893.00/7655: Telegram

The Chargé in China (Mayer) to the Secretary of State

414. My 413, September 17, 4 p.m. Following from American consul general at Hankow, which, although delayed in transit, contains information of interest for the Department:

“September 10, noon. Palos and Pigeon convoyed by destroyer Stewart for 7 miles above Hanyang, left Hankow this morning at 7 o’clock for up river accompanied by merchantmen Iling, American, and Changsha, British. At 7:30 in proceeding past Hanyang, now occupied by Southern forces, all vessels were fired upon by machinegun and rifle fire; Palos and Pigeon hit about 30 times each and destroyer hit many times. Palos returned fire with machine gun; and destroyer, after returning fire with rifles and machine guns for about 10 minutes, silenced the shore fire with a 4–inch shell. No casualties on naval vessels. No report on merchantmen. Destroyer Stewart in returning to Hankow was hailed by British merchantman Kiang Wo, which had on board injured officers and men from Wanhsien attack and they were transferred to the Stewart and brought to Hankow, since Kiang Wo did not wish to be subjected to shell and rifle fire while wounded were on board. Stewart was not fired upon in passing Hanyang on return trip. Palos and Pigeon proceeding upstream. Pigeon will proceed halfway to Ichang; and Palos will proceed to Chungking if possible to support Monocaoy.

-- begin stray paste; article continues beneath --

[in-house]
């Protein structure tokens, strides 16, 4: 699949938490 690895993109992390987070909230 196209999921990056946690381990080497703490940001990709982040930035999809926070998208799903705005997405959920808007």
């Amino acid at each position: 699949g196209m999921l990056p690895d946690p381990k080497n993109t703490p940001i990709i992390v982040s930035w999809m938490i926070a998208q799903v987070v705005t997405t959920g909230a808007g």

Although but little gunfire heard at Wuchang last night, city is still in the hands of Northerners. Negotiation for its surrender still in progress.

Fighting yesterday afternoon between retreating Northern soldiers and pursuing Southerners near Hengtien. Two aeroplanes passed over Hankow flying northward this morning.

Good order still being maintained in the concessions, but scores of lower-class Honanese have been brutally murdered by Hupehese of similar class in native city within the last two days. This trouble is subsiding now.

Business almost at a complete standstill; practically all Chinese banks and big shops still closed. Money situation very serious, medium of exchange being confined principally to foreign banknotes, military notes being issued.

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River transportation demoralized, as practically all ships including big passenger carriers are being fired upon above and below Hankow. The situation of the foreigner is becoming increasingly difficult.

Admiral Williams29 will communicate to you details of Wanhsien incident.”

  1. Rear Admiral Clarence S. Williams, commander in chief, U. S. Asiatic Fleet.